Build a $400 to $500 Gaming PC 2014
Building a PC at the end of the year is all about finding the right components for the right price. In the $400 to $500 range you have enough of a budget to build a good computer for playing most of today's video games in 1080p.
In a recent post I showed why I think a budget at this price range is already a better bargain than a console. Below, I'll give you two builds that incorporate some of the best bang for your buck parts in late 2014.
Whether you're a beginner or someone trying to finalize their build, hopefully I can provide some insight from the research I've done for both my blog and YouTube channel. This rig as well as others I'm posting about will get built, benchmarked for games, and picked apart over the next few months. Until that time here's a look at the parts I feel give you the most value if you're a gamer looking to build a $400 or $500 gaming PC in 2014.
3 Tips for First Time PC Builders
I remember back when I built my first gaming PC. It was a bit intimidating. If that's you, then here's a few helpful tips I've learned over the years that may help.
1. Put as much of your budget as possible into components that have staying power for your next build. This is especially important for components like the power supply and the case. An efficient power supply that costs a little more can save you a lot of money over its lifespan.
Similarly, a decent case can last you through several builds. After you have these key components upgrading in the future is a not only easier, it's also a lot less expensive. This may mean you sacrifice some FPS performance in the short-term; however, in the long-run you'll have a much better computer for it.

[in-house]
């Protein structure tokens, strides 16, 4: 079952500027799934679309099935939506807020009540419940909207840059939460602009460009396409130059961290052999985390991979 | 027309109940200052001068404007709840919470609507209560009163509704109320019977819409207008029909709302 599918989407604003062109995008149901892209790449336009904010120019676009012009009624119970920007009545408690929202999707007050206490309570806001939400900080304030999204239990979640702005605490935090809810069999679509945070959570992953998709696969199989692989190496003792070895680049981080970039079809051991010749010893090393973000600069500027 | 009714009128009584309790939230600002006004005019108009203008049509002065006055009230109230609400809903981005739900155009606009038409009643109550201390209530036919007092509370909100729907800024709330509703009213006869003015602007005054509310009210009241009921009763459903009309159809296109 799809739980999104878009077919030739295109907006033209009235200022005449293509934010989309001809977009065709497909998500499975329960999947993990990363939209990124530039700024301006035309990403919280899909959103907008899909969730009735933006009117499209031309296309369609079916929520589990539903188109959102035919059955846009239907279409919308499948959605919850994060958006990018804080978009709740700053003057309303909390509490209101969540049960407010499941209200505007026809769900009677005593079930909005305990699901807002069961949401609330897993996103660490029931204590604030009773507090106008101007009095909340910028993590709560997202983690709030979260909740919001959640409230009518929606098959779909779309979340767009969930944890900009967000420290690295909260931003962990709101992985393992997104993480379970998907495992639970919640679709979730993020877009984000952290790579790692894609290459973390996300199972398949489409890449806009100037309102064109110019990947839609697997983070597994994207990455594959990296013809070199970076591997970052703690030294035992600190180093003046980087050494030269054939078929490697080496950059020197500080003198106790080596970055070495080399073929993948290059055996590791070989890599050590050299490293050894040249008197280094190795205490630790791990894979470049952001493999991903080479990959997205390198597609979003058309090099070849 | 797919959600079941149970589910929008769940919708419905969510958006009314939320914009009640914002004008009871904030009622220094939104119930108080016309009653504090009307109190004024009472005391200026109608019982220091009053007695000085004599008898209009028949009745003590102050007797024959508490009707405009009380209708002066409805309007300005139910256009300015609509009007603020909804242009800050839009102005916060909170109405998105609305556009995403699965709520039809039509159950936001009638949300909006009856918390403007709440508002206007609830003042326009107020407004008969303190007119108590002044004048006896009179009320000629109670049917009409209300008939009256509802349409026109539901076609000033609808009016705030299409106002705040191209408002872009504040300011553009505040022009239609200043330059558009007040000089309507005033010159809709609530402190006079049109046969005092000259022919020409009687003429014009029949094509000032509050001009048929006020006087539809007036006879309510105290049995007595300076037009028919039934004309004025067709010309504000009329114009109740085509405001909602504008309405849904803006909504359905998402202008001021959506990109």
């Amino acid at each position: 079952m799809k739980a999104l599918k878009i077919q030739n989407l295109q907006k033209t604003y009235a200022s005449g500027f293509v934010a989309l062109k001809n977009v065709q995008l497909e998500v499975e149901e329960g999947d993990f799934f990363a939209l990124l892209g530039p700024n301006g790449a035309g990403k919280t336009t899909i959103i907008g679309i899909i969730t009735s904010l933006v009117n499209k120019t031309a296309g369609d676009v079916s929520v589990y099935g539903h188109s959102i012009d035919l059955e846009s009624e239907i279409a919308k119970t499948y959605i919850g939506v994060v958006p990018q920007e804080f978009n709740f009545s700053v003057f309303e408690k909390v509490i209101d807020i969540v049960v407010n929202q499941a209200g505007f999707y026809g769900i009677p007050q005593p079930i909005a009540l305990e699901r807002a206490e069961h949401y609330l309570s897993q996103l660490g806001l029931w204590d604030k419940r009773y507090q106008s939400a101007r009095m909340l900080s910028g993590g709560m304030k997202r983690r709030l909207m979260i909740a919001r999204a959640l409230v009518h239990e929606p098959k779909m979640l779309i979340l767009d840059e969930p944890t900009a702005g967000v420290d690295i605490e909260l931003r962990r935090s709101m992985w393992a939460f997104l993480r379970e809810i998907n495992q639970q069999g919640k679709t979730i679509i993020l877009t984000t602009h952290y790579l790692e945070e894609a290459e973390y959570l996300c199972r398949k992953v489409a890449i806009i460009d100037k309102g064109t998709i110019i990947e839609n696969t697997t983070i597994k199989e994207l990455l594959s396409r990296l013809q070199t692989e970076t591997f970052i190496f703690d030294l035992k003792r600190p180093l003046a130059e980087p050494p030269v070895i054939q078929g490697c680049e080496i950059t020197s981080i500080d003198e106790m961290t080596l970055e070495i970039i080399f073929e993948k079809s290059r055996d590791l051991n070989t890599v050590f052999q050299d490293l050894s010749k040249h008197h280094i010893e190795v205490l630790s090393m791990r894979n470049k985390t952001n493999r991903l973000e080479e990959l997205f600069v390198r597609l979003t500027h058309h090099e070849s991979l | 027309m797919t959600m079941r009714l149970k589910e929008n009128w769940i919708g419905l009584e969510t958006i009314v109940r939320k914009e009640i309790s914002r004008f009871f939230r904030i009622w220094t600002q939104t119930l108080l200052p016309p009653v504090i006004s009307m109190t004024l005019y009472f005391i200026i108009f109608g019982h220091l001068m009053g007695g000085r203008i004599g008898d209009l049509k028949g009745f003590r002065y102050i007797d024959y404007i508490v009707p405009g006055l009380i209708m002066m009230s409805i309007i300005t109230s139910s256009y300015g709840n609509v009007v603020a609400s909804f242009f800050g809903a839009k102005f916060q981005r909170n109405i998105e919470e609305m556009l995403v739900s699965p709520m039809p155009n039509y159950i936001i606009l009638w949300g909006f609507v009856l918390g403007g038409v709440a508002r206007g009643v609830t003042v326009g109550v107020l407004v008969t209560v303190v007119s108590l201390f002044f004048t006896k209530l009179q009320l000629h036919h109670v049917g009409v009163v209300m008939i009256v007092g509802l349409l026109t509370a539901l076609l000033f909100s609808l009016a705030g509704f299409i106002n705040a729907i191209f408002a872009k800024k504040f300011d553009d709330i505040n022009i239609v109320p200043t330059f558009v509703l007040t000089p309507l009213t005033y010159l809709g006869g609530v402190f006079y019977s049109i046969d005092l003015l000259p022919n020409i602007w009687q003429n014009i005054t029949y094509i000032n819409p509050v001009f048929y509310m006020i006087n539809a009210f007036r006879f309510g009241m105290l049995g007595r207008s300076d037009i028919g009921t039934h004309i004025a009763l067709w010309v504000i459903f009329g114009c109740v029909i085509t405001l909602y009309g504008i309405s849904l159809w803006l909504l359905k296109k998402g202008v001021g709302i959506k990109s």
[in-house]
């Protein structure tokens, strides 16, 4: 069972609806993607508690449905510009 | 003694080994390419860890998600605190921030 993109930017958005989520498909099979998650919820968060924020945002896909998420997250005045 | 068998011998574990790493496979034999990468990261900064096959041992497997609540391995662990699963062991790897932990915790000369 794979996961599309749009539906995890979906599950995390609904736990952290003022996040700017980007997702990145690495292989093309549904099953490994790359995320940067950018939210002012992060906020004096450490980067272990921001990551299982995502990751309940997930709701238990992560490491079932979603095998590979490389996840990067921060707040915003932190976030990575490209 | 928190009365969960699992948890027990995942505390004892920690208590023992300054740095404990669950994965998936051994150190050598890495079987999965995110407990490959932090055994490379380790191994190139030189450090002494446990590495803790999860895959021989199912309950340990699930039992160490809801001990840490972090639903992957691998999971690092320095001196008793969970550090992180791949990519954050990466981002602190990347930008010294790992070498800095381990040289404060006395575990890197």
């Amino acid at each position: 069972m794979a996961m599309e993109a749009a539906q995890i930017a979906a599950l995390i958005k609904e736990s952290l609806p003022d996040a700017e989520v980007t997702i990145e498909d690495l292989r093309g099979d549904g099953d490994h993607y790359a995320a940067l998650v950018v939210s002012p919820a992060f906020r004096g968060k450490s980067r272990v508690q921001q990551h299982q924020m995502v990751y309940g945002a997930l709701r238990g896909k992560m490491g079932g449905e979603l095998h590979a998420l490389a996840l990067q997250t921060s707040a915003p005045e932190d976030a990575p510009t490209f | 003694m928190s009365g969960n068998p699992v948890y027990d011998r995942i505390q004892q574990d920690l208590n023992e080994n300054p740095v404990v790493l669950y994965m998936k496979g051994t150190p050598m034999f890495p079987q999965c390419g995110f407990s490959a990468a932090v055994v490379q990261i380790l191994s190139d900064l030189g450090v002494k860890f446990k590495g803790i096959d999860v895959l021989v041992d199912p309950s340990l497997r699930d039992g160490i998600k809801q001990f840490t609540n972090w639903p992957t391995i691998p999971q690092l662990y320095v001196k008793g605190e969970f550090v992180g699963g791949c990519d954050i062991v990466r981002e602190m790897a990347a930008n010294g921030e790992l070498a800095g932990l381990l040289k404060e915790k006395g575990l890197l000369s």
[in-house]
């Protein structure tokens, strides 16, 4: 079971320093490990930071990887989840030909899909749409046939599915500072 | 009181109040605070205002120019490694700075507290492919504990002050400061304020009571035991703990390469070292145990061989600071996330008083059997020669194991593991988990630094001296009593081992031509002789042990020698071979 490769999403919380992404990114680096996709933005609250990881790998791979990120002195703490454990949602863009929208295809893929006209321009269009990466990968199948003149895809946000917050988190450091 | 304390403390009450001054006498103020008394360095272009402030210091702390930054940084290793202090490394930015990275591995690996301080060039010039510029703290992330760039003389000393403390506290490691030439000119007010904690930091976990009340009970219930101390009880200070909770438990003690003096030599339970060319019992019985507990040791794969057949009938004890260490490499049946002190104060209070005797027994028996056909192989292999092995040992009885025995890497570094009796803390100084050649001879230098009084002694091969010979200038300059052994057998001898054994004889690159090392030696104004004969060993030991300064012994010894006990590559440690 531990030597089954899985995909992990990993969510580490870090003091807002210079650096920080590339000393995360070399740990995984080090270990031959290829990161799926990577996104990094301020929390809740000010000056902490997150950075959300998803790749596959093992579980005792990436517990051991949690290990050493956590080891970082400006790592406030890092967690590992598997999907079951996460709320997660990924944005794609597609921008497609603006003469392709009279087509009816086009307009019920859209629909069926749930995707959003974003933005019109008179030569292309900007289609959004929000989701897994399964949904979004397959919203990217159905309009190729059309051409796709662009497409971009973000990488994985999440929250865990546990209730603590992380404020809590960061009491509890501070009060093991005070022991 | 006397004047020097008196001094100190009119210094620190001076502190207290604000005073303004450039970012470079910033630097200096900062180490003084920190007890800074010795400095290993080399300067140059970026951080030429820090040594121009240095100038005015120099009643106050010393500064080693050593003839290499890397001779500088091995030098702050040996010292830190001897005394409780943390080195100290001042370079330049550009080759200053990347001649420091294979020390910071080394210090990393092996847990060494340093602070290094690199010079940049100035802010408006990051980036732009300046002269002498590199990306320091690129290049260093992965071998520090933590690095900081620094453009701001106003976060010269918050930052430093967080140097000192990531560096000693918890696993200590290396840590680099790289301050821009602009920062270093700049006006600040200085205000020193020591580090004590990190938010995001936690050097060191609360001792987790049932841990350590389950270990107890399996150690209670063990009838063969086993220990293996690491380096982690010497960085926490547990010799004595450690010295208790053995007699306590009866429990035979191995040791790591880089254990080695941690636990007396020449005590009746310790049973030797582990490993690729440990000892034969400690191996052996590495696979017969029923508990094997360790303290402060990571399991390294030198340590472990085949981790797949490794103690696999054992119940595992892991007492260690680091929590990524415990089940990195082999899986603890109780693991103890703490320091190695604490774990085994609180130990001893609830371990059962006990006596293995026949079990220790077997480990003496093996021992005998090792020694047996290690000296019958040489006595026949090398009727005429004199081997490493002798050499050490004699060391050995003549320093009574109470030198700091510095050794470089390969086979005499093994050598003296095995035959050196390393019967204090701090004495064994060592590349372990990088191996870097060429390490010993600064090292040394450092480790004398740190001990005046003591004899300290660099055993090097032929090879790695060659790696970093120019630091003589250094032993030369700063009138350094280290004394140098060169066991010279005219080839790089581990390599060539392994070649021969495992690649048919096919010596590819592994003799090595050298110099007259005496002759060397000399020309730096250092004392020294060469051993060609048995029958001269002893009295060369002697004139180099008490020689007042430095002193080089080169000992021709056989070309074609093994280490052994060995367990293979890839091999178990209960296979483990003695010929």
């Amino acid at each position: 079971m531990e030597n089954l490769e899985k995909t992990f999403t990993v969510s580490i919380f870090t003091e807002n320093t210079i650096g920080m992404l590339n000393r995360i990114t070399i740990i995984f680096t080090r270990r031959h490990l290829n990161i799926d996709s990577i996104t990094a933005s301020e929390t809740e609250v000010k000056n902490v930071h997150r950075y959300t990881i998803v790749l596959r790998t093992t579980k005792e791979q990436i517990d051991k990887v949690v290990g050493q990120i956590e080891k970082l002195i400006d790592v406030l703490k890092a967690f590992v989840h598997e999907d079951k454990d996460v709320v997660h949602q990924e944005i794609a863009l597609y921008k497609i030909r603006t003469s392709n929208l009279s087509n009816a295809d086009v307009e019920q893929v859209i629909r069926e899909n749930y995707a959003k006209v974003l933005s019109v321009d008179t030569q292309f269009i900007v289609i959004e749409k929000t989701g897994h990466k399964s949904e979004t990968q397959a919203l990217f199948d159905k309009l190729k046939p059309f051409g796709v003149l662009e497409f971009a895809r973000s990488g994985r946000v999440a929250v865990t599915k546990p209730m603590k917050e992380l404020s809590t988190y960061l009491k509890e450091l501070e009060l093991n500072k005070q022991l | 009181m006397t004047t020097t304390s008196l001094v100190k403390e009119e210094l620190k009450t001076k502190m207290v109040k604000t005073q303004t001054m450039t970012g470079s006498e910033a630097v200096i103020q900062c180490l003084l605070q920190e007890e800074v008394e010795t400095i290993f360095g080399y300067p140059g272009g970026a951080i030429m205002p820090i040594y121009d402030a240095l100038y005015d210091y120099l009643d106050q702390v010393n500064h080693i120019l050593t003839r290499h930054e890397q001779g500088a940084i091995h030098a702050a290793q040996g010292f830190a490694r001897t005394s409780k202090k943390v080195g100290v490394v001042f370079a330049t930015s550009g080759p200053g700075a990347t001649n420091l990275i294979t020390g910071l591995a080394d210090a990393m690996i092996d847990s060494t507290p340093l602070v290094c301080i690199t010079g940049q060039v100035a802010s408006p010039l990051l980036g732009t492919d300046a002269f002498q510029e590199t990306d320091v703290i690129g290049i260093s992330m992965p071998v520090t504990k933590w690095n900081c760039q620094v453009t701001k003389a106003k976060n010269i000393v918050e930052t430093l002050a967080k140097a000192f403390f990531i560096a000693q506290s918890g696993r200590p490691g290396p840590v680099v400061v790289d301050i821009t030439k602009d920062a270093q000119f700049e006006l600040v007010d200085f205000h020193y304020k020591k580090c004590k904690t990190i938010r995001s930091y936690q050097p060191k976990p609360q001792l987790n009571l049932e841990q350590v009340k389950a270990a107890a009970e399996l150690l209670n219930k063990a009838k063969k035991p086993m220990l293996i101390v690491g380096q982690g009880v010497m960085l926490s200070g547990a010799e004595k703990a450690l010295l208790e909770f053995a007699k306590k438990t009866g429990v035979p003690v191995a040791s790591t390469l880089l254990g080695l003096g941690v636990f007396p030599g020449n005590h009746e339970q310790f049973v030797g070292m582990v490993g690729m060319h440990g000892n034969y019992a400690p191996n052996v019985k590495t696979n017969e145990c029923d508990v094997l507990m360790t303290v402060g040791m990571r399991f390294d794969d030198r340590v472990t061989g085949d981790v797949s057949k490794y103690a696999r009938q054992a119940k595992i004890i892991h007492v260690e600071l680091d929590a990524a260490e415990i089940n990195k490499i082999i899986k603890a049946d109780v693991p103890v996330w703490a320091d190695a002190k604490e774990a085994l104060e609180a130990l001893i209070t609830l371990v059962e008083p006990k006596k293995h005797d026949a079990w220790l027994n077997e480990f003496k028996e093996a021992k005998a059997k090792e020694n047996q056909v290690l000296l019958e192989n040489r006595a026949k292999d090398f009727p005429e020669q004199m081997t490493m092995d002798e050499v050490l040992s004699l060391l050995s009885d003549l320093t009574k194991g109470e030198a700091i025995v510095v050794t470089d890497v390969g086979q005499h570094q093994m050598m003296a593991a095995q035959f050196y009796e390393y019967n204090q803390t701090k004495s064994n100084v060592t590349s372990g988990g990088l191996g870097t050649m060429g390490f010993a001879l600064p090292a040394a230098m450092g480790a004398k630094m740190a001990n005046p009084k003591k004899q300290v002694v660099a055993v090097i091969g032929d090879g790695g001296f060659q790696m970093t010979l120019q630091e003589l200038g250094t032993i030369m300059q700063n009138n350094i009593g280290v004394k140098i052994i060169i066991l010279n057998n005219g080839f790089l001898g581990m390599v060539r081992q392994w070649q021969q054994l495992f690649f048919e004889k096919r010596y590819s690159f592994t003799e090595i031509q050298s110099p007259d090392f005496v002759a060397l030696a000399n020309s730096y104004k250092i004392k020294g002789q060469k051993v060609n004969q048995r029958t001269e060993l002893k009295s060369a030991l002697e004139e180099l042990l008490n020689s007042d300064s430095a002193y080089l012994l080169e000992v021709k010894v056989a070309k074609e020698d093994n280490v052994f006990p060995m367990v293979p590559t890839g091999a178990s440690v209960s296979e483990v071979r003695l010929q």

2. Look for a graphics card that will do a good job of playing the games you most enjoy. Pick the most graphically intense one of those games and see which cards are the most optimized for it.
While one person might be a fan of NVIDIA and another a fan of AMD the truth is that certain cards perform better for certain games.If, for example, I was trying to find a card to go with a game like Battlefield 4, then I'd look up benchmarks like this one to help me make a decision on the right card to purchase.
3. When you have your build ready get help from someone who's built their own computer before. Yes, you can watch a video on how to build a computer, but there's nothing like real world help.
If you have any additional questions, then feel free to ask me here, at my YouTube Channel, or my Facebook page.
Building a Budget $400 and $500 Gaming PC for November December 2014
$400 PC Build
Good Gaming CPUs: Under $100
For this build there's two really good options in the CPU category. The Intel Refresh Pentium G3258 would be the cheaper option and best performing option if given a solid overclock. With up to 4.5GHz on a budget board it's hard to beat. That being said the FX 6300 is also another really good choice here because of it's 6 cores and strong overclock.
Overall, I'd go with the G3258 to save around $30 and allocate more of that budget to the graphics card.
Combining the G3258 with an inexpensive motherboard like MSI's H81M-P33 gives us a $120 combo with the ability to overclock our CPU to 4.5GHz. This high overclock helps to avoid most bottlenecking situations that can be caused by the processor.
This motherboard is about as solid as you'll come across for under or around $50.
Parts List for this Build
GTX 750 Ti
WD Caviar Blue 1 TB
Look for Rosewill FBM, NZXT Source 210, Elite 430, Corsair Carbide 200R
EVGA 430W 80 Plus
Budget Gaming Motherboards:
If you decided to go with the FX 6300, you'll go with a motherboard like the Asus M5A78L-M LX Plus. It's a budget motherboard from a reliable manufacturer that serves its purpose. For the G3258 go with the MSI H81M-P33. In a recent Tom's Hardware article it was able to overclock the G3258 to up to 4.5GHz.
Graphics Cards Under $120
Here we're going with the GTX 750 Ti. This month it's available for under $120 after rebate. This card is more powerful than what you get with consoles and doesn't disappoint for 1080p gameplay. Another option here would be the R7 260X. For around $20 to $30 less it would give you about 10% less performance but allow you to allocate that money elsewhere.
Ram Options from $35 to $75